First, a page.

Earth In Space And Time
( Originally Published Early 1900's )
THE earth on which we live is a spinning globe. Vast though it seems to us, it is a mere speck of matter in the greater vastness of space. Space is, for the most part, emptiness. At great intervals there are in this emptiness flaring centres of heat and light, the "fixed stars." They are all moving about in space, not-withstanding that they are called fixed stars, but for a long time men did not realize their motion. They are so vast and at such tremendous distances that their motion is not perceived. Only in the course of many thousands of years is it appreciable. These fixed stars are so far off that, for all their immensity, they seem to be, even when we look at them through the most powerful telescopes, mere points of light, brighter or less bright. A few, however, when we turn a telescope upon them, are seen to be whirls and clouds of shining vapour which we call nebulae. They are so far off that a movement of millions of miles would be imperceptible.
One star, however, is so near to us that it is like a great ball of flame. This one is the sun. The sun is itself in its nature like a fixed star, but it differs from the other fixed stars in appearance because it is beyond comparison nearer than they are; and because it is nearer men have been able to learn something of its nature. Its mean distance from the earth is ninety-three million miles. It is a mass of flaming matter, having a diameter of 866,000 miles. Its bulk is a million and a quarter times the bulk of our earth.
These are difficult figures for the imagination. If a bullet fired from a Maxim gun at the sun kept its muzzle velocity unimpaired, it would take seven years to reach the sun. And yet we say the sun is near, measured by the scale of the stars. If the earth were a small ball, one inch in diameter, the sun would be a globe of nine feet diameter; it would fill a small bedroom. It is spinning round on its axis, but since it is an incandescent fluid, its polar regions do not travel with the same velocity as its equator, the surface of which rotates in about twenty five days. The surface visible to us consists of clouds of incandescent metallic vapour. At what lies below we can only guess. So hot is the sun's atmosphere that iron, nickel, copper, and tin are present in it in a gaseous state. About it at great distances circle not only our earth, but certain kindred bodies called the planets. These shine in the sky because they reflect the light of the sun; they are near enough for us to note their movements quite easily. Night by night their positions change with regard to the fixed stars.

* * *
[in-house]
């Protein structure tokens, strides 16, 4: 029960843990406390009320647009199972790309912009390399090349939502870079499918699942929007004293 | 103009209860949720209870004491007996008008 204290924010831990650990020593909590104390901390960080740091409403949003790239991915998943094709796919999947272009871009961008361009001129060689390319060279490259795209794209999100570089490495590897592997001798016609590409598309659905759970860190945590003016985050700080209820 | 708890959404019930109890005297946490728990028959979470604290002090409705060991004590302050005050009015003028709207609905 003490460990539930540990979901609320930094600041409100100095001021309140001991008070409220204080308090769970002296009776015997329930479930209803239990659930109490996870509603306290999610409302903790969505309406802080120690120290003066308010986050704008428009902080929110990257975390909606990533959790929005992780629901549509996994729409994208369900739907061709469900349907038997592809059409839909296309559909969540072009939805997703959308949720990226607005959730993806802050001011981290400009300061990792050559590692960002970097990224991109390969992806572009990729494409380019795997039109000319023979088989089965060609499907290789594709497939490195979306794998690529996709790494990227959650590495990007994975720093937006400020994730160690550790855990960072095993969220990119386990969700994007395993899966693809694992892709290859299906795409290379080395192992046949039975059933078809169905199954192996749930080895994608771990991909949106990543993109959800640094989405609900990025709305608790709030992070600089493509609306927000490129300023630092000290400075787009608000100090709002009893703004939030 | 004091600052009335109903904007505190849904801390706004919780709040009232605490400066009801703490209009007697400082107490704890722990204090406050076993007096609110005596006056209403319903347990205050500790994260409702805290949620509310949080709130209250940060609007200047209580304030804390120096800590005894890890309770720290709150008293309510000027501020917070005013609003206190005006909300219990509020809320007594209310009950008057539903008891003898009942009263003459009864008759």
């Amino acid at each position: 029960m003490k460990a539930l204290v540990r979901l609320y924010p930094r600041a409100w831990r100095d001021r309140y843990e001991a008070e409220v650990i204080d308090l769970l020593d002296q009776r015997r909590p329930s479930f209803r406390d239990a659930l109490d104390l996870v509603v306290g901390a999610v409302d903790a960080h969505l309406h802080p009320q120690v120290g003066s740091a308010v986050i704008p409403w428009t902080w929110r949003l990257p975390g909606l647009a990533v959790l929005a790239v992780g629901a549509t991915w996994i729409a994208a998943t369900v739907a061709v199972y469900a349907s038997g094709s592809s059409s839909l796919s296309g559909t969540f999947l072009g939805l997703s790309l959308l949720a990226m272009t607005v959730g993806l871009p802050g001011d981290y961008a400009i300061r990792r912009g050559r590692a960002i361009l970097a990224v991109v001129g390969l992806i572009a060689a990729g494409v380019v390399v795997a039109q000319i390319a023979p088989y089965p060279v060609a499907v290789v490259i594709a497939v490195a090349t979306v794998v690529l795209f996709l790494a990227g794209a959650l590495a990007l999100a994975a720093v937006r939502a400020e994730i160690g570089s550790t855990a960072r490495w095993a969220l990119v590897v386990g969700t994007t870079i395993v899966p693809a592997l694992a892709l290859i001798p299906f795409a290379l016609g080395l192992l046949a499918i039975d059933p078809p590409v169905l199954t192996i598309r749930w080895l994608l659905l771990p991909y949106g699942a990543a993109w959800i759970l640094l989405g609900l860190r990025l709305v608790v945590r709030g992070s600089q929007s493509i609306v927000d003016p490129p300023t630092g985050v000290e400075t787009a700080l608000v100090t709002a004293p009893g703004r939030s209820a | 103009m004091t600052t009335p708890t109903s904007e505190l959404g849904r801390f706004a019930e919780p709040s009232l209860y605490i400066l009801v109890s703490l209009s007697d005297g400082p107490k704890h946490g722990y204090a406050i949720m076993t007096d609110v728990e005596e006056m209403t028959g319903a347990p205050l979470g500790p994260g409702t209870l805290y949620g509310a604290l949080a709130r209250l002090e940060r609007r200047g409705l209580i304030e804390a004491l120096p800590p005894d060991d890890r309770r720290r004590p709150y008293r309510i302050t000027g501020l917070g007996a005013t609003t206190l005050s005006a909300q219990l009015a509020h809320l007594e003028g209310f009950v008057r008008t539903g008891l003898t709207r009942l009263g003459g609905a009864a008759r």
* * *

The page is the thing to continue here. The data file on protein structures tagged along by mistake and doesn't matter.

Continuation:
It is well to understand how empty is space. If, as we have said, the sun were a ball nine feet across, our earth would, in proportion, be the size of a one-inch ball, and at a distance of 323 yards from the sun. The moon would be a speck the size of a small pea, thirty inches from the earth. Nearer to the sun than the earth would be two other very similar specks, the planets Mercury and Venus, at a distance of 125 and 250 yards respectively, Beyond the earth would come the planets Mars, Jupiter, Saturn, Uranus, and Neptune, at distances from the Sun of 500, 1,680, 3,000, 6,000 and 9,500 yards respectively. There would also be a certain number of very much smaller specks, flying about amongst these planets, more particularly a number called the asteroids circling between Mars and Jupiter, and occasionally a little puff of more or less luminous vapour and dust would drift into the system from the almost limitless emptiness beyond. Such a puff is what we call a comet. AU the rest of the space about us and around us and for unfathomable distances beyond is cold, lifeless, and void. The nearest fixed star to us, on this minute scale, be it remembered the earth as a one-inch ball, and the moon a little pea-would be over 40,000 miles away. Most of the fixed stars we see would still be scores and hundreds of millions of miles off.